If your dog has an overgrown or ingrown dew claw, this can be pretty simple to resolve. A member of our vet team can clip the nail shorter and remove an ingrown nail. If there is a wound on the rear leg from the dog’s dewclaw or rear dewclaws, they might prescribe antibiotics, and your poor pooch might need a cone buster collar to stop them from licking at it.
If your dog has a damaged or torn nail, it may need to be clipped shorter or even completely removed. Sometimes these procedures have to be done under sedation because the dog is too painful. However, some dogs cope well without the need for sedation. If your dog’s nail has been damaged, your veterinarian might prescribe pain relief and antibiotics. Your dog might also need a bandage after a dewclaw removal or cone collar to stop them from interfering. Don’t worry – your dog’s nail will generally grow back. Although, it may grow at a different angle and need clipping more frequently.
If your dog has repeated problems with their dew claws, our veterinary team might suggest removing them. This can prevent future problems but shouldn’t be done without good reason. Working breeds, or those at high risk of dewclaw injuries, occasionally have their hind dewclaws removed as young puppies or at neutering as a preventative measure.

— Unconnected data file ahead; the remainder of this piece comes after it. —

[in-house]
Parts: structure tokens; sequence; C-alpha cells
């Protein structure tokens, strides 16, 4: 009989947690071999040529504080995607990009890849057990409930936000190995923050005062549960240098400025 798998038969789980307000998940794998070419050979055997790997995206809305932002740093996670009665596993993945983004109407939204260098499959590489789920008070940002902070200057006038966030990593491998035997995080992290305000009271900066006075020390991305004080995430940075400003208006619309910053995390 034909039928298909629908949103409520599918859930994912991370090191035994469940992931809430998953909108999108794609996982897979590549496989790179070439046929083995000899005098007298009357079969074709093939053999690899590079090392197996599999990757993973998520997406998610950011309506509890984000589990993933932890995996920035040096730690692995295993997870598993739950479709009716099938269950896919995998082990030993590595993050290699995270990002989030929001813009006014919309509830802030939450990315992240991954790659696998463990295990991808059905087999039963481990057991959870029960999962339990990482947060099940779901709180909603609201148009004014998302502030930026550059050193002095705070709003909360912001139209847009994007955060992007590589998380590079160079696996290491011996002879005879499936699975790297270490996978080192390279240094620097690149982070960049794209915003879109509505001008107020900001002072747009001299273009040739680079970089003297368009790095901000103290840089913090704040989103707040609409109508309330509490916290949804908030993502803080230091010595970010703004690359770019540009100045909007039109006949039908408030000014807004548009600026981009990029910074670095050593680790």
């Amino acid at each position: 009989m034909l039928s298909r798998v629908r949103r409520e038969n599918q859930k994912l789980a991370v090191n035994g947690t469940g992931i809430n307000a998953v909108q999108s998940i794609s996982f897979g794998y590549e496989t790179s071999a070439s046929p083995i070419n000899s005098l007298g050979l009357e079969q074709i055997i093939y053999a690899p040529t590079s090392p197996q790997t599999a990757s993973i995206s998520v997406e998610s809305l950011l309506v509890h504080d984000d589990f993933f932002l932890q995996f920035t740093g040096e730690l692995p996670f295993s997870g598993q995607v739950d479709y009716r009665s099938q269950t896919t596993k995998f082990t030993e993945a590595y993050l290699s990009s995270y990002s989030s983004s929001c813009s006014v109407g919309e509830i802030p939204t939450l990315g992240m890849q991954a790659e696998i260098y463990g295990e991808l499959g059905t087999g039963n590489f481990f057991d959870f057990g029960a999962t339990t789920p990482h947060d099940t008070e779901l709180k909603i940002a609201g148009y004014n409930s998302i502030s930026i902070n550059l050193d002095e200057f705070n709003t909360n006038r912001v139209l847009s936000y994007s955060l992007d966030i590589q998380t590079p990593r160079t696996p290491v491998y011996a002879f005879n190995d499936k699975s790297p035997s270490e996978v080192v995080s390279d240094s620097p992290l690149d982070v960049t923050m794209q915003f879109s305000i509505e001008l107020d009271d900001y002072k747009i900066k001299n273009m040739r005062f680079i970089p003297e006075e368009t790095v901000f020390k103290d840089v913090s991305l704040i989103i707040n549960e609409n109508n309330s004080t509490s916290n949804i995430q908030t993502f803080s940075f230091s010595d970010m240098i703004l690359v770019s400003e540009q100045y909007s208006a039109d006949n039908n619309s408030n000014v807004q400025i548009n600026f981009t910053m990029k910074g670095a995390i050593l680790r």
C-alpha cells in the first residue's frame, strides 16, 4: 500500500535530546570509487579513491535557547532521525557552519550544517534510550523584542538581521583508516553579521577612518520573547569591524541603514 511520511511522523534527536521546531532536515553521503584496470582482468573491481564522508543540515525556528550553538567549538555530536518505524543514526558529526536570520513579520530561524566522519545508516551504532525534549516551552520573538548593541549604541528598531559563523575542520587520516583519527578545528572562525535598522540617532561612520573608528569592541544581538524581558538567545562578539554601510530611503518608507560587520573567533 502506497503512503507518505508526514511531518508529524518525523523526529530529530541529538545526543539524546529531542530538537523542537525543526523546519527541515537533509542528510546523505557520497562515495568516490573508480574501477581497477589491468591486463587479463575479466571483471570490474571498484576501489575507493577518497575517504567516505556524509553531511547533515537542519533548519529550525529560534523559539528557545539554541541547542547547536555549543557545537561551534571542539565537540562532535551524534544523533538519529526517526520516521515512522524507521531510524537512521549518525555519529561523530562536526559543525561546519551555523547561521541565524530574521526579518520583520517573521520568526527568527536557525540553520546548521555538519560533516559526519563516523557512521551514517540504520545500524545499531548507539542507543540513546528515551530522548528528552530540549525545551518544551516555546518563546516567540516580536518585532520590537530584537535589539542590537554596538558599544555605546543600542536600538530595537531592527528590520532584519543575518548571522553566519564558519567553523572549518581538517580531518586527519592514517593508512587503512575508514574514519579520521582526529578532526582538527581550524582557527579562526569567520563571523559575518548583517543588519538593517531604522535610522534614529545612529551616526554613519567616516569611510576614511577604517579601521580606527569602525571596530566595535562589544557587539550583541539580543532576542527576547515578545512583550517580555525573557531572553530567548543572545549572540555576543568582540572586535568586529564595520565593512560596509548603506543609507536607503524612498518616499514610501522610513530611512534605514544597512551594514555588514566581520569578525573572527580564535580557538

Home remedies and their effectiveness
One of the most important things you can do to prevent injury or dew claw issues is to keep the nails short by getting them trimmed regularly.
If your dog damages their dewclaw, applying pressure with a clean dressing will help stem the bleeding.
Using salt water to bathe the area a couple of times a day will help prevent infection on your dog’s dewclaws, but make sure you keep an eye for signs of pain, swelling, or a foul smell.
When to see a vet
If your dog injures their dewclaw, the dog’s leg often bleed pretty substantially. You should take your dog straight to the veterinary clinic if, despite constant pressure, the bleeding has continued for more than 15 minutes without slowing down.